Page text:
SEC Chairman Faults Corporate Advisers
Lawyers, Auditors Reminded of Duty
By Carrie Johnson
Washington Post Staff Writer
Saturday, March 5, 2005

Securities and Exchange Commission Chairman William H. Donaldson said yesterday that he was disappointed with lawyers and other corporate advisers who failed to blow the whistle on recent financial abuses, engaged in "rhetorical somersaults" and "lost sight of their basic ethical responsibilities."

Donaldson, speaking to a Washington audience of more than 1,000 securities lawyers, said lawyers and auditors are crucial gatekeepers for the integrity of the markets. Lapses over the past few years by outside advisers directly contributed to financial frauds that devastated thousands of investors, he said.

"I hope you will not expend significant time, money and energy devising structures aimed at evading requirements and trying to achieve an accounting or disclosure result that . . . artfully dodges the rule's purpose," Donaldson said.

The SEC has lodged 76 cases against lawyers in the past 3 1/2 years, chief litigation counsel David L. Kornblau said in a separate Practising Law Institute session yesterday. Kornblau said 18 cases have been filed already this fiscal year.

"These lawyers did not seem to have in their vocabulary the word 'no,' " Kornblau said.

The conduct of auditors at accounting firms of all sizes also remains on the SEC's radar screen. Agency officials said they will continue to scrutinize auditors' relationships with their clients for possible violations of independence rules. They said they expect more enforcement actions to come in cases where auditors have grown too cozy with their clients to render impartial reviews of financial reports.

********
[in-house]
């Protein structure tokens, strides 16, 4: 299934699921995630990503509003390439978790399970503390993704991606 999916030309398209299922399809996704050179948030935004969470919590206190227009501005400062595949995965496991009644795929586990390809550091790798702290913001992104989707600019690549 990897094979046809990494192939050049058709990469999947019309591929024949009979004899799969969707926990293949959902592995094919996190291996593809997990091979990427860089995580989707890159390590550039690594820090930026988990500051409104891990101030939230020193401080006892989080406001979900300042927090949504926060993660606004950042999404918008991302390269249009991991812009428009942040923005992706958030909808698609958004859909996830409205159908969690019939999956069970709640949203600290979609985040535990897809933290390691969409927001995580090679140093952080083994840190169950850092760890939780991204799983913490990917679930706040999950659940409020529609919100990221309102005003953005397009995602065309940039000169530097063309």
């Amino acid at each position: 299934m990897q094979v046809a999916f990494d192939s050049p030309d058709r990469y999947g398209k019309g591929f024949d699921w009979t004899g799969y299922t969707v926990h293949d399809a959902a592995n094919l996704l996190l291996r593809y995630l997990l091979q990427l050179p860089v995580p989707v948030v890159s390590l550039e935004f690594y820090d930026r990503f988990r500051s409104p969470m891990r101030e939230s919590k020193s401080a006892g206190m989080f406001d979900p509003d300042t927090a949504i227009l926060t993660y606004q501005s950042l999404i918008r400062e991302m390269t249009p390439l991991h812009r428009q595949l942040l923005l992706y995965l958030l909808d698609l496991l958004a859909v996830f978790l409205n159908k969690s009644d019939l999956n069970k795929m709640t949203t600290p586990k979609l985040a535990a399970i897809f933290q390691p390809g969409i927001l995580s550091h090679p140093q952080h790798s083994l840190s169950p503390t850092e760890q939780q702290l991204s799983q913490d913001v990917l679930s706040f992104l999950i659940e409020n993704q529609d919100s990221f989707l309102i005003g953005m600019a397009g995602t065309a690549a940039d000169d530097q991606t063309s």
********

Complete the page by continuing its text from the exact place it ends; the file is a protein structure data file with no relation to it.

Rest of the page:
Separately, SEC chief accountant Donald T. Nicolaisen laid out several of his priorities for 2005. Donaldson said his office soon would release a report about corporate use of off-balance-sheet entities such as those that hid billions of dollars of Enron Corp. debt.

Nicolaisen also said the agency staff would provide guidance later this year for companies on how to value stock options on their financial statements. Accounting standard-setters are mandating that companies for the first time treat stock options, or chances for employees to buy stock at a set price and time frame, as an expense on their books. The move has proved controversial for technology firms, which used stock options heavily as an employee recruitment and retention tool.

But the issue that appeared to generate the most heat at yesterday's conference involves reviews of corporate financial controls, one of the most expensive and controversial changes mandated in the 2002 Sarbanes-Oxley law. The SEC will host a public roundtable next month to hear suggestions about how to streamline the rules, sometimes referred to as Section 404 of the law. The rules require corporate executives to personally vouch for the effectiveness of their fiscal checks and balances.

SEC Enforcement Division chief Stephen M. Cutler nodded to the controversy when he said the agency was considering its own reality-based TV show, "Corporate Fear Factor," where "big-time executives have to eat worms, jump out of a moving car, and for a final test, they have to sign a Sarbanes-Oxley 404 certification."